• Announcements

    • khawk

      Download the Game Design and Indie Game Marketing Freebook   07/19/17

      GameDev.net and CRC Press have teamed up to bring a free ebook of content curated from top titles published by CRC Press. The freebook, Practices of Game Design & Indie Game Marketing, includes chapters from The Art of Game Design: A Book of Lenses, A Practical Guide to Indie Game Marketing, and An Architectural Approach to Level Design. The GameDev.net FreeBook is relevant to game designers, developers, and those interested in learning more about the challenges in game development. We know game development can be a tough discipline and business, so we picked several chapters from CRC Press titles that we thought would be of interest to you, the GameDev.net audience, in your journey to design, develop, and market your next game. The free ebook is available through CRC Press by clicking here. The Curated Books The Art of Game Design: A Book of Lenses, Second Edition, by Jesse Schell Presents 100+ sets of questions, or different lenses, for viewing a game’s design, encompassing diverse fields such as psychology, architecture, music, film, software engineering, theme park design, mathematics, anthropology, and more. Written by one of the world's top game designers, this book describes the deepest and most fundamental principles of game design, demonstrating how tactics used in board, card, and athletic games also work in video games. It provides practical instruction on creating world-class games that will be played again and again. View it here. A Practical Guide to Indie Game Marketing, by Joel Dreskin Marketing is an essential but too frequently overlooked or minimized component of the release plan for indie games. A Practical Guide to Indie Game Marketing provides you with the tools needed to build visibility and sell your indie games. With special focus on those developers with small budgets and limited staff and resources, this book is packed with tangible recommendations and techniques that you can put to use immediately. As a seasoned professional of the indie game arena, author Joel Dreskin gives you insight into practical, real-world experiences of marketing numerous successful games and also provides stories of the failures. View it here. An Architectural Approach to Level Design This is one of the first books to integrate architectural and spatial design theory with the field of level design. The book presents architectural techniques and theories for level designers to use in their own work. It connects architecture and level design in different ways that address the practical elements of how designers construct space and the experiential elements of how and why humans interact with this space. Throughout the text, readers learn skills for spatial layout, evoking emotion through gamespaces, and creating better levels through architectural theory. View it here. Learn more and download the ebook by clicking here. Did you know? GameDev.net and CRC Press also recently teamed up to bring GDNet+ Members up to a 20% discount on all CRC Press books. Learn more about this and other benefits here.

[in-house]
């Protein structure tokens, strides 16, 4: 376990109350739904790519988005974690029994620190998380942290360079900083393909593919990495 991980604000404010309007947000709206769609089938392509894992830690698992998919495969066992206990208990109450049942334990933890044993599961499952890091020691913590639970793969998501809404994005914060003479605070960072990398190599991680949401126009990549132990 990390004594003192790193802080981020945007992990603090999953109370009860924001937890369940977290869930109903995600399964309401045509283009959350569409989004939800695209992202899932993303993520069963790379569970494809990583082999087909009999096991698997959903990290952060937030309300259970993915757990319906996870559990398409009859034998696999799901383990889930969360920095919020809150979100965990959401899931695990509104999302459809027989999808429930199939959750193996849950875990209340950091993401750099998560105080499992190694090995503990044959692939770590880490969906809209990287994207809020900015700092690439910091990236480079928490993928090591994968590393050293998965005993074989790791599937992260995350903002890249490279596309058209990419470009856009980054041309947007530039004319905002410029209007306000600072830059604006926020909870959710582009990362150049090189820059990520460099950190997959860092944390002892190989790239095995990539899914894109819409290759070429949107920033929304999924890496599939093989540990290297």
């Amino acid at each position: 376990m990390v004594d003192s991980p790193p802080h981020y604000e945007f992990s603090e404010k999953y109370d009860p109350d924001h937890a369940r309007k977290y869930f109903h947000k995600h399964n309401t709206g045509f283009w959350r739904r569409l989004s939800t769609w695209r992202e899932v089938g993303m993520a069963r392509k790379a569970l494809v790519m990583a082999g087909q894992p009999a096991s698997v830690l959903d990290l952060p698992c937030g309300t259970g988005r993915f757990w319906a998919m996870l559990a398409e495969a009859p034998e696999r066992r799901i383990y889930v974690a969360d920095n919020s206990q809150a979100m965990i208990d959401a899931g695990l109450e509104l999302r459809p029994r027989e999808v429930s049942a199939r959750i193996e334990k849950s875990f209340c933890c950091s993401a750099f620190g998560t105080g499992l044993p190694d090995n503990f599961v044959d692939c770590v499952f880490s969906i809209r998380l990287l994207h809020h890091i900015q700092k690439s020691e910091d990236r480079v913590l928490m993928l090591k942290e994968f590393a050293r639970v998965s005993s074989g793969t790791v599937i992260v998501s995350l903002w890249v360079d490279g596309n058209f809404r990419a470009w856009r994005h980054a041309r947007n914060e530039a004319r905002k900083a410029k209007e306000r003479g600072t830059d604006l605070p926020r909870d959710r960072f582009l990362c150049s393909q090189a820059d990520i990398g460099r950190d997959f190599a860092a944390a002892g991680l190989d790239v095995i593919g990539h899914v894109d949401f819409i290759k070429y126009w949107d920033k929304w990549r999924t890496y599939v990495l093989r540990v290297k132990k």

Sign in to follow this  
Followers 0
Nicholas Kong

What is the significance of 0.89f?

4 posts in this topic

I was looking through some source code which said:



private static float GROUND_INERTIA = 0.89f;
private static float AIR_INERTIA = 0.89f;
And then I started having these questions:
Why 0.89 of all numbers and why is the above declared as a float instead of a double? Is it always like this? From my research, float is a 32 bit single precision number. Why not use a data type that covers more precision?